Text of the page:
The headline on a story yesterday incorrectly said that Robert L. Johnson, president of District Cablevision Inc., threatened to break his firm's contract with the city. The headline implied that Johnson told city officials that he would break the contract unless certain action was taken. Johnson, responding to a question from a Post reporter, stated that, if modifications were not made, his firm would be unable to obtain financing and thus would not be able to fulfill its contract.
The president of District Cablevision Inc. said yesterday that his company will break its contract to build a cable television system here and file for bankruptcy if the D.C. City Council refuses to grant modifications necessary to persuade the nation's largest cable operator to finance the system.
Robert L. Johnson said District Cablevision's board of directors has voted 9 to 2 "not to continue the process" if Tele-Communications Inc. (TCI), a Denver-based cable operator, withdraws its offer to provide at least $30 million in project financing.
The City Council was told Tuesday night that TCI's involvement was contingent upon the city's approving a number of changes in the franchise agreement, including a clause that would relieve District Cablevision of responsibility for wiring the entire city if the company's average cost per unit exceeded $500.
Yesterday, several council members complained of being pressured by District Cablevision to make a decision by Tuesday without being supplied by the company with crucial information, including a timetable for wiring homes and how much customers will have to pay.
"We don't have the whole picture," said Council Chairman David A. Clarke. "I'm not signing any blank check with my name that doesn't involve all constituents getting cable."
John Wilson (D-Ward 2), said that it was time for District Cablevision to end the "lunacy" and to be honest in telling the council what needs to be done to salvage the contract.
"They are not going to wire anything they don't want to wire," Wilson said. " . . . If there is no schedule for who gets it, I don't care about concessions. I'm willing to start over. It is clear to me the city was lied to. There is really a credibility gap here."
Mayor Marion Barry recommended last week that the council accept most of the modifications sought by District Cablevision, but reasserted his commitment to making the system available to all residents.
However, according to sources, Johnson met with Barry Tuesday in an effort to persuade the mayor to include a ceiling on construction costs in the emergency legislation he plans to send to the council next week.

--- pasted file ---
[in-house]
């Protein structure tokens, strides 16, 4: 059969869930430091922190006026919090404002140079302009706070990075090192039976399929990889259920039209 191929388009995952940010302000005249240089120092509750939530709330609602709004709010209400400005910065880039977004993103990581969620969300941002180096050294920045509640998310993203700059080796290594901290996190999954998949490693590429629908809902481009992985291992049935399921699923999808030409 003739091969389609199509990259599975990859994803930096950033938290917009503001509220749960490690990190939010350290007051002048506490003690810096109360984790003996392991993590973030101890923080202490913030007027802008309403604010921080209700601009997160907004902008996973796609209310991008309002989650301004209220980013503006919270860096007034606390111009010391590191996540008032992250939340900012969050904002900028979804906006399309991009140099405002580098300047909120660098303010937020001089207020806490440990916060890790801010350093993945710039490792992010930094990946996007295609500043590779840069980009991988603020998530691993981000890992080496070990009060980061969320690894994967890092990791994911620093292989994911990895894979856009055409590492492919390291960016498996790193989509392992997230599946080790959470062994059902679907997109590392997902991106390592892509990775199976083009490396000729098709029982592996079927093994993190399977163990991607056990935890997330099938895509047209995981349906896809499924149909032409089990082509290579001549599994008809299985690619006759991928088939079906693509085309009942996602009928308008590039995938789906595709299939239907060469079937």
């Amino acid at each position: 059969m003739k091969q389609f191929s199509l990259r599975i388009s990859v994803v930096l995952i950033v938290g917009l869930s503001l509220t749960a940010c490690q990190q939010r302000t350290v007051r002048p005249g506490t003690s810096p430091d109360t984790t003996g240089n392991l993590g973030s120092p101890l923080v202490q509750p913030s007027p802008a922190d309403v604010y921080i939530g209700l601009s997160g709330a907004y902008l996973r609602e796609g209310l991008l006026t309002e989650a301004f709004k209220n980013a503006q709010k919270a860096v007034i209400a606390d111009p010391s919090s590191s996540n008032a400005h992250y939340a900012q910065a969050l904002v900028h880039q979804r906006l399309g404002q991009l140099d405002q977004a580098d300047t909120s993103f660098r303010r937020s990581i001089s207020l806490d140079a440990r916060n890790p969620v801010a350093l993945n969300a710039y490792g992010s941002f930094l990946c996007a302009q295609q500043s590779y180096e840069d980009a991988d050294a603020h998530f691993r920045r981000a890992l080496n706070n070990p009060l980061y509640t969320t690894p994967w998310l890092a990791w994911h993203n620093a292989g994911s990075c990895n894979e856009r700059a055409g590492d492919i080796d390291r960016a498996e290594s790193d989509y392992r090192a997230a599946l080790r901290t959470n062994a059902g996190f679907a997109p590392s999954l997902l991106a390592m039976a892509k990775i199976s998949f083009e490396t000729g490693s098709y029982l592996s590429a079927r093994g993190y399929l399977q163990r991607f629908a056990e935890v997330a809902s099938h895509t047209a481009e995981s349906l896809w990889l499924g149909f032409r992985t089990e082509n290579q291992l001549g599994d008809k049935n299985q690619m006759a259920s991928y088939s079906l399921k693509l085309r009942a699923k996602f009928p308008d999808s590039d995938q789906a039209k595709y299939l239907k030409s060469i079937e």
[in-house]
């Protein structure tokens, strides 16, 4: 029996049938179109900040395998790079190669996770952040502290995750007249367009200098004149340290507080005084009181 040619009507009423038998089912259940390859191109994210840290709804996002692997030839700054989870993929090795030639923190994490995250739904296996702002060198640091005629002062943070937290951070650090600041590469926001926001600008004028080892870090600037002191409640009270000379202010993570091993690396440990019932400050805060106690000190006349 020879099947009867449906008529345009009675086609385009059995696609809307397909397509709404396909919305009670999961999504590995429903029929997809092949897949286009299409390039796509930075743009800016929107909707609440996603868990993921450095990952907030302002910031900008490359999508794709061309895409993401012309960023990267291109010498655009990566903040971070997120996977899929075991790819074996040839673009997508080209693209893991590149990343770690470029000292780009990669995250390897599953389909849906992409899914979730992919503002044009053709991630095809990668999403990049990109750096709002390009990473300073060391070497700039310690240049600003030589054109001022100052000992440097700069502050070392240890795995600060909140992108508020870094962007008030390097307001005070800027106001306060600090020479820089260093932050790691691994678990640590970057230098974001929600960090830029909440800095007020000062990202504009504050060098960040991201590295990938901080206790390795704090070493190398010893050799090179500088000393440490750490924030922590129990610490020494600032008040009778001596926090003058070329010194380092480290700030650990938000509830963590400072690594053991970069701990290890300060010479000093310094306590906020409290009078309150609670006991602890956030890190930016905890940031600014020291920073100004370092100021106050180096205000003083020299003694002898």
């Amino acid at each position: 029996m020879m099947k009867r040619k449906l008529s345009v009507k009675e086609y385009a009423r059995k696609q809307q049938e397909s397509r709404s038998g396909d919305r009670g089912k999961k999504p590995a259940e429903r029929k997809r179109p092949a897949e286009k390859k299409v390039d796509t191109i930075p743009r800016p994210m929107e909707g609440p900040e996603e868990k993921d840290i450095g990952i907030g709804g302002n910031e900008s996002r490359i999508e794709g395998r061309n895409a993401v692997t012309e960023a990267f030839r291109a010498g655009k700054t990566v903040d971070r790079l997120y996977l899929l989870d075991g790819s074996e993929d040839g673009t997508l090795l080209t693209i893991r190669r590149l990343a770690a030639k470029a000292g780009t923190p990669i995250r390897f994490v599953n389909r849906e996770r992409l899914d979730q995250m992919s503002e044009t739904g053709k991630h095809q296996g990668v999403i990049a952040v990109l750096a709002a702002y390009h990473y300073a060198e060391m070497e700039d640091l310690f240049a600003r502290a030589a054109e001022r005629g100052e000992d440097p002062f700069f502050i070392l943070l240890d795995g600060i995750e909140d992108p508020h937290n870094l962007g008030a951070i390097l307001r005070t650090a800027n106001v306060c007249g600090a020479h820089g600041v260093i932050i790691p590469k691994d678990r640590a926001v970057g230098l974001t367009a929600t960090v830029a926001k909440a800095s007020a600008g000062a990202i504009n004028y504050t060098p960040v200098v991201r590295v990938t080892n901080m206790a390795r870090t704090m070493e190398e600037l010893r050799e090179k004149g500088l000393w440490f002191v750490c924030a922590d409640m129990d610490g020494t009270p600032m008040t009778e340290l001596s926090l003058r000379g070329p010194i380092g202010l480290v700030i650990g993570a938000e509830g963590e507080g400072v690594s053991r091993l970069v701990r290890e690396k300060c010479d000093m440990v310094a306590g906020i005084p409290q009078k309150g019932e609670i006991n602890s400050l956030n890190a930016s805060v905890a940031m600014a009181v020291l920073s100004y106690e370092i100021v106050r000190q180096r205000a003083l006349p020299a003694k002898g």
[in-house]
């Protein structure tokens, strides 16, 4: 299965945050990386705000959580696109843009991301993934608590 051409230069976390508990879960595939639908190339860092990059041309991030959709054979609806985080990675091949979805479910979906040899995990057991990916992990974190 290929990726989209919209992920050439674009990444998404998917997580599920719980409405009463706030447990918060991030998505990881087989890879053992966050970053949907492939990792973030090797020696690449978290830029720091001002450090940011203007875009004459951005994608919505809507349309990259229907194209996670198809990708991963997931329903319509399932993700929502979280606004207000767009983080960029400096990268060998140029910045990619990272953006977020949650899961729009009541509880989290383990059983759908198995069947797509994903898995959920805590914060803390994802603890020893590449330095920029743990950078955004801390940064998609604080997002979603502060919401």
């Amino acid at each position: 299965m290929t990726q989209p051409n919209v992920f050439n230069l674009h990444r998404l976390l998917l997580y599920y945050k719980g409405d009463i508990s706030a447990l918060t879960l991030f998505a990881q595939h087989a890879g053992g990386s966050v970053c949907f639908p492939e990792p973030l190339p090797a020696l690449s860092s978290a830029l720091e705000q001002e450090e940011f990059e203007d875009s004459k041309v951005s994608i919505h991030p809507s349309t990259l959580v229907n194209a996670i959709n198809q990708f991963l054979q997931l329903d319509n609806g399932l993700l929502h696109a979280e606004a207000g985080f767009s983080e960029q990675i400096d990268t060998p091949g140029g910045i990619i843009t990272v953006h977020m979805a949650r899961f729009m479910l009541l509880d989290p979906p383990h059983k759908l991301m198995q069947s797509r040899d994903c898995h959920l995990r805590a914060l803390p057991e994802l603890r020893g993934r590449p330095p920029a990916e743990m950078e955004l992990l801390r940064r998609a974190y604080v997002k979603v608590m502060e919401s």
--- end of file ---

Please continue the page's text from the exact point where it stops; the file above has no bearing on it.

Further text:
Johnson said yesterday that his company is at least $1 million in debt and that without a major investment from TCI, District Cablevision would not be able to build a system. If the company ended its agreement with the city, local shareholders, including some who invested $100,000 in the system, would lose their money, according to Johnson.
At Tuesday night's hearing before the council's Cable Television Committee, John Sie, a TCI vice president, and Johnson teamed up to argue in favor of the proposed modifications. Ten of the council's 13 members attended the long, and at times contentious, session.
TCI currently owns a 20 percent interest in District Cablevision. If the company agrees to put up an additional $30 million to finance the cable system, it would have an 84 percent interest in the system, according to Sie.
Johnson said that District Cablevision, a local, minority-controlled company, would call the shots. But some council members suspect that TCI will assume control and they pressed for details of the agreement that TCI would make with District Cablevision to protect its sizable investment.
Betty Ann Kane (D-At Large), chairman of the cable committee, said yesterday that she was convinced District Cablevision would remain the controlling firm "only on paper" if TCI provides the financing. Kane said that she is not prepared to recommend adoption of all of the modifications sought by District Cablevision.
"They are not talking about universal wiring," Kane said. "There is a great big loophole, the extent of which we do not know."
Nadine P. Winter (D-Ward 6), a member of the cable committee, complained about TCI's approach.
"There are retired people on the list of shareholders who have put up their money and TCI, a billion-dollar corporation, is saying they can't put up their money until it's safe," Winter said. "It is as though they are forcing us to do things . . . . Bob Johnson is going to wind up as an employe" of TCI.
Other concessions under consideration by the council include reducing the number of residential channels from 78 to 54, delaying the activation of a separate network for business uses and greatly reducing funding for public and municipal programming.
District Cablevision is deeply in debt. It failed to pay the city a $250,000 cable award fee on June 30, as required by the contract. It also owes $465,000 to the Chesapeake & Potomac Telephone Company, which did preliminary engineering and design work in connection with its contract to build, maintain and own the cable transport lines.
Delano Lewis, a C&P vice president, said yesterday that the phone company is ready to negotiate a new agreement with District Cablevision once it sees what modifications are approved by the City Council.